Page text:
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More at http://www.myronlmeters.com
TweetConductivity is the ability of a material to transmit energy in the form of electricity or heat. In water quality terms, it indicates how much conductive material is in the water. The higher the conductivity measurement, the more conductive material is in the water. The standard unit of measure for conductivity is Siemens per meter […]
Conductivity is the ability of a material to transmit energy in the form of electricity or heat. In water quality terms, it indicates how much conductive material is in the water. The higher the conductivity measurement, the more conductive material is in the water.
The standard unit of measure for conductivity is Siemens per meter (S/m).
The siemens (symbol: S) is a unit of electric conductance and electric admittance. Conductance and admittance are the reciprocals of resistance and impedance respectively, hence one siemens is equal to the reciprocal of one ohm, and is sometimes referred to as the mho. It is named after the German inventor and industrialist Ernst Werner von Siemens. In English, the term siemens is used both for the singular and plural.
When testing water quality for conductivity measurements, you will hear terms like microsiemens, micromhos, millisiemens, and millimhos.
-Microsiemens (uS) is the same as the micromhos (umhos).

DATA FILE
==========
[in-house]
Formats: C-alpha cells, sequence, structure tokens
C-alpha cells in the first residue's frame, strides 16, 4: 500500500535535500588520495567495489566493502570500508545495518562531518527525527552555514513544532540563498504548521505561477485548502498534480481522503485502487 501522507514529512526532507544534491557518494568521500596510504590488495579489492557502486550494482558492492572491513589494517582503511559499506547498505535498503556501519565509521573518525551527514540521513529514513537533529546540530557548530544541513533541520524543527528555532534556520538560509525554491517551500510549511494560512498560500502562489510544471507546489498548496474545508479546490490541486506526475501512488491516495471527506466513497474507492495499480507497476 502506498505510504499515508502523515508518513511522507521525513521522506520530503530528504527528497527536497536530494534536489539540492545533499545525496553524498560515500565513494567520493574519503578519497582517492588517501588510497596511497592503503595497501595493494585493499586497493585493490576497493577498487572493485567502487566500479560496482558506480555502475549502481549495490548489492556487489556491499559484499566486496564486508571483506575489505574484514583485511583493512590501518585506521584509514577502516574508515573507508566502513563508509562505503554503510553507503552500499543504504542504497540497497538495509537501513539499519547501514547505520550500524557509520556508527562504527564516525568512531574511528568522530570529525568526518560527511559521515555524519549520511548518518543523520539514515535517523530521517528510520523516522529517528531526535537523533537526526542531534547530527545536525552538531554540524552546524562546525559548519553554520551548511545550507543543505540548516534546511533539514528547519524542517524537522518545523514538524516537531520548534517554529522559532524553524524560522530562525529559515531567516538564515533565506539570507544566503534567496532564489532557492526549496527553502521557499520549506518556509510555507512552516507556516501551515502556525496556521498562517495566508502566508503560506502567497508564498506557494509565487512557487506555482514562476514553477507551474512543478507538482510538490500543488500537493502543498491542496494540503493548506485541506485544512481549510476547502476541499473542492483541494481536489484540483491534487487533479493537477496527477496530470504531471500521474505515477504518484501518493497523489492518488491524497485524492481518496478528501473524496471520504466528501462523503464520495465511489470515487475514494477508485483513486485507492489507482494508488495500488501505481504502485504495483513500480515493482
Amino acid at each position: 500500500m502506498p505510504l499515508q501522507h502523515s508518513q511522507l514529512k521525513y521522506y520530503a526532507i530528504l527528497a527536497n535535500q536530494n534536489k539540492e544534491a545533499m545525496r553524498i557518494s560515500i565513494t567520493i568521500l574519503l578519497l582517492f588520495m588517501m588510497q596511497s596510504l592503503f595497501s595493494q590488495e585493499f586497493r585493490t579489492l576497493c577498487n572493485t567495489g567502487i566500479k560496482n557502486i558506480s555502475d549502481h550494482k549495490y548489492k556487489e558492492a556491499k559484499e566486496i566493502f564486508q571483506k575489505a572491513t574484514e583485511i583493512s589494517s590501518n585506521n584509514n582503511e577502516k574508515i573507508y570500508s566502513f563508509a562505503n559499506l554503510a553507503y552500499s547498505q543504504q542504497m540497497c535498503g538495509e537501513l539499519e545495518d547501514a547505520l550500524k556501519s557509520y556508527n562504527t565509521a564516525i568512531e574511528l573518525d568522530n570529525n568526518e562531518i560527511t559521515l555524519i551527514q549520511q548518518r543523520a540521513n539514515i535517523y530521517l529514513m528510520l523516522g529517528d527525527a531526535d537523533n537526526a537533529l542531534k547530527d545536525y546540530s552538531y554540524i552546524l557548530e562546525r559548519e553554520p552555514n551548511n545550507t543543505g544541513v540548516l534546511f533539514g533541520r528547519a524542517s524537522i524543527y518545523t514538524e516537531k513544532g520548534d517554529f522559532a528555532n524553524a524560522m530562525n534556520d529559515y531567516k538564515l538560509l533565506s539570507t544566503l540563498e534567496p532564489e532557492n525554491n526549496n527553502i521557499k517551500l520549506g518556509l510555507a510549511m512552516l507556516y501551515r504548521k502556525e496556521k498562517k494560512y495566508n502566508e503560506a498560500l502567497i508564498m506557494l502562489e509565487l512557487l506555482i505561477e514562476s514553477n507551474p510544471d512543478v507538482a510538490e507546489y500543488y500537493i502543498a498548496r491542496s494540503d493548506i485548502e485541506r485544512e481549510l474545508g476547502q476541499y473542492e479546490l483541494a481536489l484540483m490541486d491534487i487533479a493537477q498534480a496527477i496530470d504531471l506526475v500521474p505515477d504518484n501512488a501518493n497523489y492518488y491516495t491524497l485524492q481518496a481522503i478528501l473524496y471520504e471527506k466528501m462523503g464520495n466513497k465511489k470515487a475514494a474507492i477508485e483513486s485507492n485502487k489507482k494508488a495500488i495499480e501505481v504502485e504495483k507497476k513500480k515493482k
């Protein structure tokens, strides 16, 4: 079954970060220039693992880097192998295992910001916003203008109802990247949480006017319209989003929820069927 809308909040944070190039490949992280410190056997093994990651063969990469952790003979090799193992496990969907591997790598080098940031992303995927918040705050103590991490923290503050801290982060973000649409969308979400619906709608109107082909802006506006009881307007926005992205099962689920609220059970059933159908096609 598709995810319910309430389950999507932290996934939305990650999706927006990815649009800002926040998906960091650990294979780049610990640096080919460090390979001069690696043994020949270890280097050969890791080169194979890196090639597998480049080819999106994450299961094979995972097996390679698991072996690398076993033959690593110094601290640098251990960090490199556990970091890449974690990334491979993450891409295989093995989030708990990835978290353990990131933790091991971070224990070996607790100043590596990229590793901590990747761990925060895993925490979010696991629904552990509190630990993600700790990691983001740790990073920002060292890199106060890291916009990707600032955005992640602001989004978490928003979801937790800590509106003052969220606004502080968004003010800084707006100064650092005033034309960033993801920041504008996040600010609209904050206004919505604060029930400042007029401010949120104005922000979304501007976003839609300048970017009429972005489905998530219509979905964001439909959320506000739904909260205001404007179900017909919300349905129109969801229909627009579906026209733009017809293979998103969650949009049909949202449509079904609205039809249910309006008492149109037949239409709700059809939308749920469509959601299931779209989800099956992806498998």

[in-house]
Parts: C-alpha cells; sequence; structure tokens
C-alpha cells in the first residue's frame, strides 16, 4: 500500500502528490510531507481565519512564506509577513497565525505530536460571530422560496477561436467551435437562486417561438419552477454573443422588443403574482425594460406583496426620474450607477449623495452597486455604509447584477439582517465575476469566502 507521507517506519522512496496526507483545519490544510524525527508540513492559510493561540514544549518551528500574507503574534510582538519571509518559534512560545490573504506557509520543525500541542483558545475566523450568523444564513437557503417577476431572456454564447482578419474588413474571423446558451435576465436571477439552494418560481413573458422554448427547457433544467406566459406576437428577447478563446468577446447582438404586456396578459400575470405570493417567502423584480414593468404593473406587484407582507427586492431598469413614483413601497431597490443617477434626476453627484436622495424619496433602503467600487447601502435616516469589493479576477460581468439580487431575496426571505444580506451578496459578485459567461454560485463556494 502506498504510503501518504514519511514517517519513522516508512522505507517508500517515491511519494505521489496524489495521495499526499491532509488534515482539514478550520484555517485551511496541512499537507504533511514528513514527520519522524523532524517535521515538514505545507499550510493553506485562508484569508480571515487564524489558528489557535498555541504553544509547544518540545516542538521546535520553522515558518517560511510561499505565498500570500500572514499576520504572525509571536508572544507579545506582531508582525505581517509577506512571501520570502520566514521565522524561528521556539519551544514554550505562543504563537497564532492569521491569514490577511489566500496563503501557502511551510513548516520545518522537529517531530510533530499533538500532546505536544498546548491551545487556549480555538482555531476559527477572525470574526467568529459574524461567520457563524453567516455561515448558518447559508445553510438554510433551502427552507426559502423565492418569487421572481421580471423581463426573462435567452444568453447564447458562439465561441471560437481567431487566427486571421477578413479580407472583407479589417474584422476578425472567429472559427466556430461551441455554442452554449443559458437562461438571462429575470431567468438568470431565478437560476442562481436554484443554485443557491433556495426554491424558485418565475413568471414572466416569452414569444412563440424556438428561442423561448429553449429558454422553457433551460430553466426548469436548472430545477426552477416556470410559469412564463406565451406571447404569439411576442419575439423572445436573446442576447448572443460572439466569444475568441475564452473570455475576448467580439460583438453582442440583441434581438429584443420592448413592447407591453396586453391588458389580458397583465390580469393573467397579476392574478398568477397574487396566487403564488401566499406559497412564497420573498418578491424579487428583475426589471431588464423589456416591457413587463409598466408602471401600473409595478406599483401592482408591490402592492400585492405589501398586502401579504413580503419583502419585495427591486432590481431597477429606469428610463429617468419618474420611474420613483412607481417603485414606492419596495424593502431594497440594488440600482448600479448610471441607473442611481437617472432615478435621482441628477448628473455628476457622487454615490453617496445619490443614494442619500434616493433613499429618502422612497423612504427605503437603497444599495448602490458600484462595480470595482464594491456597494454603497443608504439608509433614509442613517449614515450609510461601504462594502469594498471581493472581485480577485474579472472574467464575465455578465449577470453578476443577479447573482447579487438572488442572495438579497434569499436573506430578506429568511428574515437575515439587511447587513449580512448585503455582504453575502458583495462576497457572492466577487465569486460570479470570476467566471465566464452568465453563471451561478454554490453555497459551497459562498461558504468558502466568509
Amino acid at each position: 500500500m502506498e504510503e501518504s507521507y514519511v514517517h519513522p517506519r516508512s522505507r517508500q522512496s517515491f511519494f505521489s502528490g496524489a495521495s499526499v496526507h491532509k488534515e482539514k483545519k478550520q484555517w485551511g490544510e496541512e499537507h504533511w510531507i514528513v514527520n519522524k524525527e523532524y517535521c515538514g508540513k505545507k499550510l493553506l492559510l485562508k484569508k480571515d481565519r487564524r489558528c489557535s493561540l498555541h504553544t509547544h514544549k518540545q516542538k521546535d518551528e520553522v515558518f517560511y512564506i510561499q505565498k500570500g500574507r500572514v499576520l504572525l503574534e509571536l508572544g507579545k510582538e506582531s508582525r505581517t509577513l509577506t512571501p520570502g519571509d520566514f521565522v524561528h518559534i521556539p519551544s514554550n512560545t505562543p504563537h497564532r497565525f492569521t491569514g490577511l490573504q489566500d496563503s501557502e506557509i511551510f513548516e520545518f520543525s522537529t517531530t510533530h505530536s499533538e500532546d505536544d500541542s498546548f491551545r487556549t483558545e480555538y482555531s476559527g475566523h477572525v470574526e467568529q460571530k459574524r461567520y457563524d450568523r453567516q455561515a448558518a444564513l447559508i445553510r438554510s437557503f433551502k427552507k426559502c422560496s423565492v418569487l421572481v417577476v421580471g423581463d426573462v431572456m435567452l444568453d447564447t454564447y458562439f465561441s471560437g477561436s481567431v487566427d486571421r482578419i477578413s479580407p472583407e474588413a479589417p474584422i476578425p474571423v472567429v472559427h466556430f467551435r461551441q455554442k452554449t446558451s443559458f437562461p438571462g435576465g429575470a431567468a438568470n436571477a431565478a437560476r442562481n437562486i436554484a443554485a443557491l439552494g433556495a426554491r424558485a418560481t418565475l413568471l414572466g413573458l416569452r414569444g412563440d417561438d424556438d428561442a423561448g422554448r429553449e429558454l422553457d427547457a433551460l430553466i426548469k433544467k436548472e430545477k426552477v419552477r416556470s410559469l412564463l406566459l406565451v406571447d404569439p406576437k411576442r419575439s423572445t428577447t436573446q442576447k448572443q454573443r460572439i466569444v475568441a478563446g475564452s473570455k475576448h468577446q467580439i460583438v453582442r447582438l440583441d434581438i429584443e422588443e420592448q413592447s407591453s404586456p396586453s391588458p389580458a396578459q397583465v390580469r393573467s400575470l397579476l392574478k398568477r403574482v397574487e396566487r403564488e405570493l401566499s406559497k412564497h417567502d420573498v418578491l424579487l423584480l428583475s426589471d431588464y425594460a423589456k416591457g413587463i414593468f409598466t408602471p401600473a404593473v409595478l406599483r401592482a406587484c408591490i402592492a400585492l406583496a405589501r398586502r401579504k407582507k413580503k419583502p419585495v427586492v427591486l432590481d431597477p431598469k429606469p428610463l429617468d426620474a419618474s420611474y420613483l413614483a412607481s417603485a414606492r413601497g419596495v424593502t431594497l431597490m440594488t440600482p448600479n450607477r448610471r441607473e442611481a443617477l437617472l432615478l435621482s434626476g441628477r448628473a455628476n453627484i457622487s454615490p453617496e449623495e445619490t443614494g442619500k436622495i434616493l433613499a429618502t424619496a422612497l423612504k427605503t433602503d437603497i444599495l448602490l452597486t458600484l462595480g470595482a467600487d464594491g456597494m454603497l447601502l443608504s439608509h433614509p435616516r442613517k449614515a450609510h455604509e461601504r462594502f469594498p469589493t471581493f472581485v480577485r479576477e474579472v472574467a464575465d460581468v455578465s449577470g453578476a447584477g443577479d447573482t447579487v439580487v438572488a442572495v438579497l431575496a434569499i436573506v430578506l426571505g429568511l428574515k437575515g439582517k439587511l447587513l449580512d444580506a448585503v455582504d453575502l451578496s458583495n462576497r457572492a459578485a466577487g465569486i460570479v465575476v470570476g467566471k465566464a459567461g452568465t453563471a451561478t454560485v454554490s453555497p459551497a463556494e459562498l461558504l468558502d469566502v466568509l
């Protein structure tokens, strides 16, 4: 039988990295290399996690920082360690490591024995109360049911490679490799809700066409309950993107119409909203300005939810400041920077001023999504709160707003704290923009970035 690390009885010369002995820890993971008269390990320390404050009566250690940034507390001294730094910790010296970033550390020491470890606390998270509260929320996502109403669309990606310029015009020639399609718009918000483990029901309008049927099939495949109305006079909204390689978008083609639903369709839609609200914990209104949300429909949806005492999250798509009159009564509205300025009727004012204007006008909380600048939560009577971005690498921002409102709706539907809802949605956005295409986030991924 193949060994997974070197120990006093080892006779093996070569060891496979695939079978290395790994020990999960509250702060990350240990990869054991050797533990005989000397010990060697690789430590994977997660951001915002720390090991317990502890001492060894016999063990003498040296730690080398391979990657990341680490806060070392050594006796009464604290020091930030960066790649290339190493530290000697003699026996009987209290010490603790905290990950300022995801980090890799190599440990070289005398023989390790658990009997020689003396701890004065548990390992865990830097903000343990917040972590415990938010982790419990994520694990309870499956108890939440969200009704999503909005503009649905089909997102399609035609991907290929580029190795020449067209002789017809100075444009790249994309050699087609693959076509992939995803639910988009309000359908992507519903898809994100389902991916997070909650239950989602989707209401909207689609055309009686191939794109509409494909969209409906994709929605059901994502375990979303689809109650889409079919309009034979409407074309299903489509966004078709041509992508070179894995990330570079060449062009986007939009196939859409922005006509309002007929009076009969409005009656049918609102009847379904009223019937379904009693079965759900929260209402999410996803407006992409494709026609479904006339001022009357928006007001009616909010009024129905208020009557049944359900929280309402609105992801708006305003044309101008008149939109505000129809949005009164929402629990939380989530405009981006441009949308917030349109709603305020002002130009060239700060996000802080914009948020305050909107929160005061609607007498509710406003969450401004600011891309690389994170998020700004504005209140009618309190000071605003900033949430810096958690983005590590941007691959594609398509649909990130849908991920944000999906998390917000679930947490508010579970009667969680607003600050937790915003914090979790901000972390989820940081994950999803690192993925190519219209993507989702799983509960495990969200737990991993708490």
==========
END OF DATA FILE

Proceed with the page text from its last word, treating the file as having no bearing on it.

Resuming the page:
-Millisiemens (mS) is the same as millimhos (mmhos).
These units of measure operate the same way as metric distance measures. The meter is short and the kilometer is long, but they both measure distance. Microsiemens and millisiemens work the same way. 1 millisiemen is equal to 1000 microsiemens.
Different materials conduct electricity differently – this principle applies to dissolved materials, as well. If you have a tablespoon of sodium chloride (table salt) and dump it in a glass of pure water, then take another tablespoon of potassium chloride salts and dump it in another glass of pure water, the conductivity measurements from the two glasses will be different.
Some typical conductivity measurements of water:
Ultra pure water: 0.05 – 1.0 microsiemens
Drinking water: 200 – 500 microsiemens
Seawater: 30,000 – 50,000 microsiemens
It is important to use a conductivity meter that can test different salt types and properly compensate for temperature differences in order to get the most accurate conductivity measurements.
To learn about Conductivity vs. TDS, check out this blog post: http://blog.myronlmeters.com/archive/5